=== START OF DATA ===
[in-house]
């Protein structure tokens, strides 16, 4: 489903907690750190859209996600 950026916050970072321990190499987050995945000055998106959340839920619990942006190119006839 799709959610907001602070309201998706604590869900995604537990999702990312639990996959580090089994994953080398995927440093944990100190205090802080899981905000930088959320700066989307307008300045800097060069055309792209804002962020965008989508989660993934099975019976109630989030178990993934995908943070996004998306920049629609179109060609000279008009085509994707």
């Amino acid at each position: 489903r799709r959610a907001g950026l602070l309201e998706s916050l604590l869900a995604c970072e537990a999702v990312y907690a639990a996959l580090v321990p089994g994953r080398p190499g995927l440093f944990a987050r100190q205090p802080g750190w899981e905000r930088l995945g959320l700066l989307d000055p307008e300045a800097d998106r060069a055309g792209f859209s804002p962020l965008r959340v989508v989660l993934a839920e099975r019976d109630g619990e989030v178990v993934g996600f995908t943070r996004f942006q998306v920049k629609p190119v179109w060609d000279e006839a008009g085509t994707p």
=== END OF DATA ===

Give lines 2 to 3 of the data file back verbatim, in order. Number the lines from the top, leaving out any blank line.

């Protein structure tokens, strides 16, 4: 489903907690750190859209996600 950026916050970072321990190499987050995945000055998106959340839920619990942006190119006839 799709959610907001602070309201998706604590869900995604537990999702990312639990996959580090089994994953080398995927440093944990100190205090802080899981905000930088959320700066989307307008300045800097060069055309792209804002962020965008989508989660993934099975019976109630989030178990993934995908943070996004998306920049629609179109060609000279008009085509994707």
């Amino acid at each position: 489903r799709r959610a907001g950026l602070l309201e998706s916050l604590l869900a995604c970072e537990a999702v990312y907690a639990a996959l580090v321990p089994g994953r080398p190499g995927l440093f944990a987050r100190q205090p802080g750190w899981e905000r930088l995945g959320l700066l989307d000055p307008e300045a800097d998106r060069a055309g792209f859209s804002p962020l965008r959340v989508v989660l993934a839920e099975r019976d109630g619990e989030v178990v993934g996600f995908t943070r996004f942006q998306v920049k629609p190119v179109w060609d000279e006839a008009g085509t994707p």